Biggest Financial-based Questions the NFL and NFLPA Must Resolve Ahead of Training Camp

Patricia Traina

NFL training camps are scheduled to begin in less than three weeks. Despite having had the benefit of time to iron out scores of details regarding how to create the safest work environment possible and figure out schedules, there appears to be no consensus regarding how the league and NFLPA plan to operate during the COVID-19 pandemic.

A lot of focus has been on discussing ways to keep training camps safe, but not much has been said of some of the financial ramifications where players are concerned. As I see it, these are some of the biggest questions that need to be determined.

What happens if a player chooses to opt-out of 2020?

The league can make the argument that the player is under contract and thereby obligated to fulfill his contractual duties and that if he doesn’t, he violates his contract. However, a player choosing to opt-out wouldn’t be doing so just because he feels like it.

Some players have family members who are perhaps more vulnerable to having health issues, such as those who live with people who are either undergoing or have undergone cancer treatments and have had their autoimmune systems compromised by chemotherapy.

Therefore if a player decides to skip 2020, what’s the answer? Under normal circumstances, a player who doesn’t report to camp is placed on a “Did Not Report” list (and doesn’t count against the training camp roster). He is also fined for each day of camp he misses.

Would the league pay any player who opts out? Probably not, regardless if that player has guaranteed money.

So if a player opts out, what happens to his contract?

The simple answer would be to toll (freeze) the contract. So for example, if Player A, who has two seasons left on his current contract, chooses to sit out the 2020 season, instead of having one year remaining when he returns in 2021, he would still have two and would be paid in 2021 at the rate he was supposed to have earned in 2020.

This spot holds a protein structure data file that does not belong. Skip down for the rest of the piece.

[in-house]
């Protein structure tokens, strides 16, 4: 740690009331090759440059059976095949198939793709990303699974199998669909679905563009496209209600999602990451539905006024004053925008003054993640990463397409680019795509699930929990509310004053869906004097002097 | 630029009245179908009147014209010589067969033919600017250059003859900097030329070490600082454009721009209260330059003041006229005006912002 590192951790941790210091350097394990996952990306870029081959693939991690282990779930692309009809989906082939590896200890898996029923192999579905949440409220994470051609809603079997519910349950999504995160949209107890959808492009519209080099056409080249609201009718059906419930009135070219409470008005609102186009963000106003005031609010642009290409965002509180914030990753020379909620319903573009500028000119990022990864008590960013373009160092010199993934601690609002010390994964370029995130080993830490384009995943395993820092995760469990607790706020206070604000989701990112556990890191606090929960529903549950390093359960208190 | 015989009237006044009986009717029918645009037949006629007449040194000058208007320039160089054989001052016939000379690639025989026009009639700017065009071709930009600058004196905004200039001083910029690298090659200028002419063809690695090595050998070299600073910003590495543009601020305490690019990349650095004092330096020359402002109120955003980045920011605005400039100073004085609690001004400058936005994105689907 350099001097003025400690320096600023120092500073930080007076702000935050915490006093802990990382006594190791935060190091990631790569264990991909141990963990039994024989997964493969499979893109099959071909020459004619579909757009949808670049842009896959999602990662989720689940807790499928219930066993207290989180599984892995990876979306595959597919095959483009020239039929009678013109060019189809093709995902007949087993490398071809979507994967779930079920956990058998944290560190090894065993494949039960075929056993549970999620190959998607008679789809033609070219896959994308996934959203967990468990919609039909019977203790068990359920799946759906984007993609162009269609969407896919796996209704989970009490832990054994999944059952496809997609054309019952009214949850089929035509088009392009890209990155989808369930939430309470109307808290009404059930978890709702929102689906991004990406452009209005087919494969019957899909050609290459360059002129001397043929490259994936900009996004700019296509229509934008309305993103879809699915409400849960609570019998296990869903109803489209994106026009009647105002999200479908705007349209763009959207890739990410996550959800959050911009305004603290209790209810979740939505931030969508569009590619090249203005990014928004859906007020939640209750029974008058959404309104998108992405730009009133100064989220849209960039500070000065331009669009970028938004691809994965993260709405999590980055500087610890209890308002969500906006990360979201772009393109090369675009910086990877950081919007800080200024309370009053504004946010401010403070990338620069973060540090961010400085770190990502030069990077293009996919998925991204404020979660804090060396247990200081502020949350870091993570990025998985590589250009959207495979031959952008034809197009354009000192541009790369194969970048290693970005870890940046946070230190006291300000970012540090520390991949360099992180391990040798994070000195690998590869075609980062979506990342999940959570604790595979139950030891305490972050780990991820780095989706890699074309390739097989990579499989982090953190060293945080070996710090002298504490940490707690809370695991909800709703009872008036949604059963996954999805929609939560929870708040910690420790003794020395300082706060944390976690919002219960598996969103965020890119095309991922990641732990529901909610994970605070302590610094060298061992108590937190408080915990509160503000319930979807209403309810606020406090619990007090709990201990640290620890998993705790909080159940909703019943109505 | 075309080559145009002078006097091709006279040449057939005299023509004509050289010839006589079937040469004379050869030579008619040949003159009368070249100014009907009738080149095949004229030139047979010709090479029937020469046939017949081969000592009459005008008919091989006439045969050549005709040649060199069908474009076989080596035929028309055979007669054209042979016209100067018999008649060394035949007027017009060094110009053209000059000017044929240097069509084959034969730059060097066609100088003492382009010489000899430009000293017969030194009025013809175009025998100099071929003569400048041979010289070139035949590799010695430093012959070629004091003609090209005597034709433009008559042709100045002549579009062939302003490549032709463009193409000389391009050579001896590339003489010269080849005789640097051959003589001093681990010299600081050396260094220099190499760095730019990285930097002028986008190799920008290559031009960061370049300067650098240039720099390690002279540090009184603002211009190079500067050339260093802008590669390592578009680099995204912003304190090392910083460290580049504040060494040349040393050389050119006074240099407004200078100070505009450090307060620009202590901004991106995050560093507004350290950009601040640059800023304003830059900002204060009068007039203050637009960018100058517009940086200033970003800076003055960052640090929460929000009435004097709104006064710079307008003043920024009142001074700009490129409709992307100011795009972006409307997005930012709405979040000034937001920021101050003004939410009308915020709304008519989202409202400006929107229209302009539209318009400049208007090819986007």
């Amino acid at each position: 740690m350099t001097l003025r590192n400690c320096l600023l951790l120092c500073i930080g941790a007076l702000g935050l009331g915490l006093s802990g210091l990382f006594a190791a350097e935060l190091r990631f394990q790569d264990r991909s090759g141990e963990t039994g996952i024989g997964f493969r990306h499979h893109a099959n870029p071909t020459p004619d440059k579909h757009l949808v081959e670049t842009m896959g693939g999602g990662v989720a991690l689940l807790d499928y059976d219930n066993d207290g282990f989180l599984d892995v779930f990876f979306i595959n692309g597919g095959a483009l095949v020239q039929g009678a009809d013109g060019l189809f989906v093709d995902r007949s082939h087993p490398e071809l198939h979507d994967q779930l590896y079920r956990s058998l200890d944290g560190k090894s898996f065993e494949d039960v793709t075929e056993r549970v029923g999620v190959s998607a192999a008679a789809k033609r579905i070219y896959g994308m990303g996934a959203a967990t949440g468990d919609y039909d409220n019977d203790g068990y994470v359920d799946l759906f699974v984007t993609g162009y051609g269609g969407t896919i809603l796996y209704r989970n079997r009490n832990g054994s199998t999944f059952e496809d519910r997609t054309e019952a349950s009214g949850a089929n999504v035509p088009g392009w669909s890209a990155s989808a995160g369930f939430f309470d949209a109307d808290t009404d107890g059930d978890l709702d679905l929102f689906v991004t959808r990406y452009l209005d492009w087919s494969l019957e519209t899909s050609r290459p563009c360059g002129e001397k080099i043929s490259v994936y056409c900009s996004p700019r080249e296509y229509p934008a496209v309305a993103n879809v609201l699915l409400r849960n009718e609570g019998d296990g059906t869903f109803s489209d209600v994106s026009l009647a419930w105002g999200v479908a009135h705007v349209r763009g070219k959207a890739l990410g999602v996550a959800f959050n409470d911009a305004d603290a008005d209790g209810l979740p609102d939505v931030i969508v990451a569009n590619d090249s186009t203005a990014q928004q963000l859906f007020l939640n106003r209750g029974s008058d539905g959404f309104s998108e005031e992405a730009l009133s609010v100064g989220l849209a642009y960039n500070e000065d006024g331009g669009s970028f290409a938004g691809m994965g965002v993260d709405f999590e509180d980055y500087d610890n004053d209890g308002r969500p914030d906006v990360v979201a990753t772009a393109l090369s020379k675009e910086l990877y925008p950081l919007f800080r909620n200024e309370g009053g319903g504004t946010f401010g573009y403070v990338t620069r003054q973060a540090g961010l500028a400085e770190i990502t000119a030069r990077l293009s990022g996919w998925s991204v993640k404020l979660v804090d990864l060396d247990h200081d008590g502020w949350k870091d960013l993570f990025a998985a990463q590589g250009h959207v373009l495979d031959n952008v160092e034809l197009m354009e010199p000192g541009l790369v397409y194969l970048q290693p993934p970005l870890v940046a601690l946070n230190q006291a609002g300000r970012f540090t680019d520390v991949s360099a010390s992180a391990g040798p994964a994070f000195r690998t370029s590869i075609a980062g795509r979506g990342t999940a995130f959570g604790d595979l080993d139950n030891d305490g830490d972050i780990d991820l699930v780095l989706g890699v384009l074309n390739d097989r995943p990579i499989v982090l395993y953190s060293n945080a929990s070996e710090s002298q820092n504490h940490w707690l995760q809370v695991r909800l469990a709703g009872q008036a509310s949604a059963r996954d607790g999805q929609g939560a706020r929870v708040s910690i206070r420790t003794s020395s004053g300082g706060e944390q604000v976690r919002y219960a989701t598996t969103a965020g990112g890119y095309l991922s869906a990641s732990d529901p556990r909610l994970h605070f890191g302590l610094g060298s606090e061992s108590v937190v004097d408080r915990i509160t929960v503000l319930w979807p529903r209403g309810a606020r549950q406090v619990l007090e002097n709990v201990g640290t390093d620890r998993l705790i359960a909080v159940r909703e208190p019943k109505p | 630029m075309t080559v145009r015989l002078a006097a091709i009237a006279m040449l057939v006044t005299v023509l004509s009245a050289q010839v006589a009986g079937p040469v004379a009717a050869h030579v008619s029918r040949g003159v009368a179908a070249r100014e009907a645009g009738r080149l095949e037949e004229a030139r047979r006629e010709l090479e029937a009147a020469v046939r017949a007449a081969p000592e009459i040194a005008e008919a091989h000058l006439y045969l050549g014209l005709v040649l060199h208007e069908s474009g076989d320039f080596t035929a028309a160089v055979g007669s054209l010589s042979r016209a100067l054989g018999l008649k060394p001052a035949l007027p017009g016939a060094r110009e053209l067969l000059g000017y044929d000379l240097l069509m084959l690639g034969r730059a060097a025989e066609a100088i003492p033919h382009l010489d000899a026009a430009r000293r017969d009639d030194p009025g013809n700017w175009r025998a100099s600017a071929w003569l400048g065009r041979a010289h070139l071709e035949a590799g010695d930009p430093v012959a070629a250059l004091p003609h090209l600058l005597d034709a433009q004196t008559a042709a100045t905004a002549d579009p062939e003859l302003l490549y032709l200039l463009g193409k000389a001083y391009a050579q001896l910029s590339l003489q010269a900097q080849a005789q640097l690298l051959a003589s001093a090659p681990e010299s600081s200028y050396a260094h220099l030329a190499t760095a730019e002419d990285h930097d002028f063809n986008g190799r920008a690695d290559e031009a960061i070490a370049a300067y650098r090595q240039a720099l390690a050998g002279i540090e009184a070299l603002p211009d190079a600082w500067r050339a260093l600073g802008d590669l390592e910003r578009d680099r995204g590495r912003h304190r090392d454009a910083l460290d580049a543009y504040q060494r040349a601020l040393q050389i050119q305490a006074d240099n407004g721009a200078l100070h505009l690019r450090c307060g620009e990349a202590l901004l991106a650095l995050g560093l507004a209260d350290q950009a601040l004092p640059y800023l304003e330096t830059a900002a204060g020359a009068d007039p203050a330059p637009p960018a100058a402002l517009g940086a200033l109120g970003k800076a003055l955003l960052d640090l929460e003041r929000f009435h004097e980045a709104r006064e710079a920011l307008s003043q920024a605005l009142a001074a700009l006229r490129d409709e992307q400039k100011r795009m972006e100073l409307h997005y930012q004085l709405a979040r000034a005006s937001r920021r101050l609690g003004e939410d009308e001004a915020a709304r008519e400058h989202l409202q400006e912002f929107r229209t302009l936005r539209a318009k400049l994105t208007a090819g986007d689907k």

Likewise, if a player opts out, I can’t imagine him receiving a year of credit toward benefits or toward free agency. However, I could see the players union pushing for that provision since the pandemic is no one specific person’s fault.

What about contract incentives?

A former colleague of mine always used to say that “Money doesn’t talk; it screams.”

Speaking of money, there are any number of players who have contract incentives that, if deprived of an opportunity to reach, could create angst among the masses.

Could teams, in that instance, use projections based on what the player might have done had there been a 16-game season? Perhaps, but say, for example, the season gets interrupted after eight games, and a player with a rushing touchdown incentive of 10 only has four rushing touchdowns.

Projecting that total out to 16 games would come to 32 touchdowns, probably an unrealistic total for an NFL rusher unless he is the sole focus of the weekly game plan. And not counted in the projection is the injury risk.

From the players' perspective, they could argue that they should be entitled to any contract incentives that fall under the “likely to be earned” umbrella. But will the teams agree? That’s the real big money question.

If a player tests positive for COVID-19, what happens to his roster spot?

To me, this should be an easy question to answer if the league adopts baseball’s “injured list.” Players who test positive for COVID-19 will automatically have to quarantine for at least 14 days. As such, it makes sense to have a 15-day “Illness List,” which would allow teams to move an infected player of the roster, fill the opening, and have the option of bringing him back once he produces a negative COVID-19 test.

In those (hopefully) rare instances in which a player shows symptoms and takes a little longer to recover, perhaps institute a 28-day “Illness List,” which should theoretically allow for most mild cases of COVID to resolve. If a player is not better beyond that period, then consideration might be given to moving the player to a season-ending reserve list.

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